A church on the move


As 22-year-old Tracy Barnes marched under the sunny skies in Randallstown yesterday morning, she urged several of her Sunday school children never to forget the day.

"You all had better remember this," Ms. Barnes told the students at Union Bethel African Methodist Episcopal Church. "Tell your children. This is history."

After 166 years at 8502 Liberty Road, Union Bethel A.M.E., known as "the Church on the Hill," was moving to 8615 Church Lane, less than a mile away.

The congregation marched in procession to the new building to formally mark

the move.

The church's growing membership made it necessary to find a new building, said its minister, the Rev. Charles T. Sembly. Luckily, church officers said, the new site already had a building and was close by, so the church can continue to serve the same community.

The new building, a former synagogue,cost "several hundred thousand dollars," Mr. Sembly said, adding that members pitched in by helping to paint and clean the building.

It seats 600 to 700 people, compared with 200 at the old location, Mr. Sembly said. "It's because of God we have been able to acquire this facility," he said. "It's truly a blessing."

Ms. Barnes, a member for nine years, said she'll always have fond memories of the old building. "There's a lot of history there," she said. "A lot of people were baptized and found the Lord there."

More than 200 people joined Ms. Barnes in the 20-minute march from the old to the new church. Some carried banners such as: "We are family." Happy, rhythmic verses of "Amen" and other gospel songs filled the street. Some marchers waved to residents.

"The old church, we'll miss it, but we've got to keep on moving," said Joyce Blackwell, 38, who has attended Union Bethel for 36 years.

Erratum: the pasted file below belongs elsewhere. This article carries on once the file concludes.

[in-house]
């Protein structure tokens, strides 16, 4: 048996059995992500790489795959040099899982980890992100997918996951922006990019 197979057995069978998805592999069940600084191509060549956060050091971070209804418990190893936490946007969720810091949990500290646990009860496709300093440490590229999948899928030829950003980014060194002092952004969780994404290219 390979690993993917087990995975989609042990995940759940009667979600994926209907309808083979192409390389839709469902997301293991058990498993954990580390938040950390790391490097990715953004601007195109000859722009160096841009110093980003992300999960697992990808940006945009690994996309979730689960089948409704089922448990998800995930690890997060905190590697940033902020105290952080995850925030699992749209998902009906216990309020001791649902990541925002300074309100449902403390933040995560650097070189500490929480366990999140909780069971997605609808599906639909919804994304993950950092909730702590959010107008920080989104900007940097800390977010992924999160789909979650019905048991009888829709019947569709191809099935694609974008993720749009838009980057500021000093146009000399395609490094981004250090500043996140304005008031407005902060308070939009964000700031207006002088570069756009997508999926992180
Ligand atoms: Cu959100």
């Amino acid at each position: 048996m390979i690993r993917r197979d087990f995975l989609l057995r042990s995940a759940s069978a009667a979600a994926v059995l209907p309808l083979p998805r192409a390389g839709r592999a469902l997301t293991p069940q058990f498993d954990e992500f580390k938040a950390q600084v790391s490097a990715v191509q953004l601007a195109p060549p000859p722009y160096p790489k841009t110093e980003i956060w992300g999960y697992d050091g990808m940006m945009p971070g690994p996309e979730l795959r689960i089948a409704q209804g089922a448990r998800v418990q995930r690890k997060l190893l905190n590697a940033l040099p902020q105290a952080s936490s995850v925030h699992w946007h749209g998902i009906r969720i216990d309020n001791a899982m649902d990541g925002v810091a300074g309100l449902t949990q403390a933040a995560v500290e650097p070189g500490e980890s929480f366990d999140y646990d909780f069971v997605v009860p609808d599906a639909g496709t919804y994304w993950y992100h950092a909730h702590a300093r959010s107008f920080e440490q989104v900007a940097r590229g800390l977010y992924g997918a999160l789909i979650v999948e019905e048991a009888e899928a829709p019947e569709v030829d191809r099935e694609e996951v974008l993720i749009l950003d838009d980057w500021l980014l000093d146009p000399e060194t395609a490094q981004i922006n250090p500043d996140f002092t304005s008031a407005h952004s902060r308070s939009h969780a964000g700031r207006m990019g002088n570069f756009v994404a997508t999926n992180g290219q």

As the congregation moved around the corner onto Old Court Road, member Jacqueline Zachary said that she was enthusiastic about how the bigger site could allow Union Bethel to reach more people in the Liberty Road corridor.

When the marchers reached the gray marble building on Church Lane, Mr. Sembly greeted them with a big smile.

"We're just excited about this," he said.

Since Union Bethel held its last worship service July 26 at the Liberty Road building, First Christ United Baptist Church has moved in.

During the first worship service on Church Lane, Union Bethel members sang and clapped to Gospel music in the jammed sanctuary. The church's officers thanked God for their new home.

"We've come a long way from the Log Cabin on the Hill," said steward Norman Horn.

In 1826, a white family named Jean donated land called George's Park to free blacks in predominantly white Randallstown so that they could build a church. The congregation named their church Good Hope Church, because they had hope for the future.

Because members used logs to build the church, they nicknamed it "Little Log Church."

The name was changed to Union Bethel A.M.E. in the mid-1800s. The church was used in the Underground Railroad that transported slaves to the North.

A brick building replaced the wooden one in 1963, Mr. Sembly said. He has been the minister since October 1984.

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